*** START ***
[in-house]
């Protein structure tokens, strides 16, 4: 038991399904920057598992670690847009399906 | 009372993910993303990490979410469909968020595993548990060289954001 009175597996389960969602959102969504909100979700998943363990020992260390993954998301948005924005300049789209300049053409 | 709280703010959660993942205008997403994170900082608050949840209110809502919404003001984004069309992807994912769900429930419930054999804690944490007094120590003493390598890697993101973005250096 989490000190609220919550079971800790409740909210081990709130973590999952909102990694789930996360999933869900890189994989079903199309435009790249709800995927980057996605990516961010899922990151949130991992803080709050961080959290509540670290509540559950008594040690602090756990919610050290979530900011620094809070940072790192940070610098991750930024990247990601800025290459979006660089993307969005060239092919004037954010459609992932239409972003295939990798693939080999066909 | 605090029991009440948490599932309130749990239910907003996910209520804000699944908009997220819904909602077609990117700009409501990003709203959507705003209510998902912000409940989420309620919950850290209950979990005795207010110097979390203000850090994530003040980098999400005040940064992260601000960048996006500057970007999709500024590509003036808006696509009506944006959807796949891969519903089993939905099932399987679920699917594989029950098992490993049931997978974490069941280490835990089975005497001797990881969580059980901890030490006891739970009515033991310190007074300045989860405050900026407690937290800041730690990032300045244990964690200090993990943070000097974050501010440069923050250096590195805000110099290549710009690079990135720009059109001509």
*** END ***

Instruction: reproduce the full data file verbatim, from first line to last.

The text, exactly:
[in-house]
């Protein structure tokens, strides 16, 4: 038991399904920057598992670690847009399906 | 009372993910993303990490979410469909968020595993548990060289954001 009175597996389960969602959102969504909100979700998943363990020992260390993954998301948005924005300049789209300049053409 | 709280703010959660993942205008997403994170900082608050949840209110809502919404003001984004069309992807994912769900429930419930054999804690944490007094120590003493390598890697993101973005250096 989490000190609220919550079971800790409740909210081990709130973590999952909102990694789930996360999933869900890189994989079903199309435009790249709800995927980057996605990516961010899922990151949130991992803080709050961080959290509540670290509540559950008594040690602090756990919610050290979530900011620094809070940072790192940070610098991750930024990247990601800025290459979006660089993307969005060239092919004037954010459609992932239409972003295939990798693939080999066909 | 605090029991009440948490599932309130749990239910907003996910209520804000699944908009997220819904909602077609990117700009409501990003709203959507705003209510998902912000409940989420309620919950850290209950979990005795207010110097979390203000850090994530003040980098999400005040940064992260601000960048996006500057970007999709500024590509003036808006696509009506944006959807796949891969519903089993939905099932399987679920699917594989029950098992490993049931997978974490069941280490835990089975005497001797990881969580059980901890030490006891739970009515033991310190007074300045989860405050900026407690937290800041730690990032300045244990964690200090993990943070000097974050501010440069923050250096590195805000110099290549710009690079990135720009059109001509």